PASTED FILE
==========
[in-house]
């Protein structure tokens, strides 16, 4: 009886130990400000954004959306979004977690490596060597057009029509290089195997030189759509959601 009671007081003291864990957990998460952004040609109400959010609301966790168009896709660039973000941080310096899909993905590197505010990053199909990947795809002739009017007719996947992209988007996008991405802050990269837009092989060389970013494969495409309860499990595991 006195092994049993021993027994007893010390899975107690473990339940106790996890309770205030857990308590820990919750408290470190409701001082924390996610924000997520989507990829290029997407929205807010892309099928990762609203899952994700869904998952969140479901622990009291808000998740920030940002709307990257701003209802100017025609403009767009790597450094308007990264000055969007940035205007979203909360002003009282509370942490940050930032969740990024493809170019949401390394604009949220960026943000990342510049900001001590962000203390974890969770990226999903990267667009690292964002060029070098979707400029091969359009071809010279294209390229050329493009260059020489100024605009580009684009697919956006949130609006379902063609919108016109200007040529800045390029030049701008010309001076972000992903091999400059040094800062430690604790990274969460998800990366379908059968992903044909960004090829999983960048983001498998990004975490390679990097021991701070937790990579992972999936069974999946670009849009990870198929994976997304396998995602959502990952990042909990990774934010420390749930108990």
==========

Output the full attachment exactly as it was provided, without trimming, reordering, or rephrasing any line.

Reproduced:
[in-house]
């Protein structure tokens, strides 16, 4: 009886130990400000954004959306979004977690490596060597057009029509290089195997030189759509959601 009671007081003291864990957990998460952004040609109400959010609301966790168009896709660039973000941080310096899909993905590197505010990053199909990947795809002739009017007719996947992209988007996008991405802050990269837009092989060389970013494969495409309860499990595991 006195092994049993021993027994007893010390899975107690473990339940106790996890309770205030857990308590820990919750408290470190409701001082924390996610924000997520989507990829290029997407929205807010892309099928990762609203899952994700869904998952969140479901622990009291808000998740920030940002709307990257701003209802100017025609403009767009790597450094308007990264000055969007940035205007979203909360002003009282509370942490940050930032969740990024493809170019949401390394604009949220960026943000990342510049900001001590962000203390974890969770990226999903990267667009690292964002060029070098979707400029091969359009071809010279294209390229050329493009260059020489100024605009580009684009697919956006949130609006379902063609919108016109200007040529800045390029030049701008010309001076972000992903091999400059040094800062430690604790990274969460998800990366379908059968992903044909960004090829999983960048983001498998990004975490390679990097021991701070937790990579992972999936069974999946670009849009990870198929994976997304396998995602959502990952990042909990990774934010420390749930108990």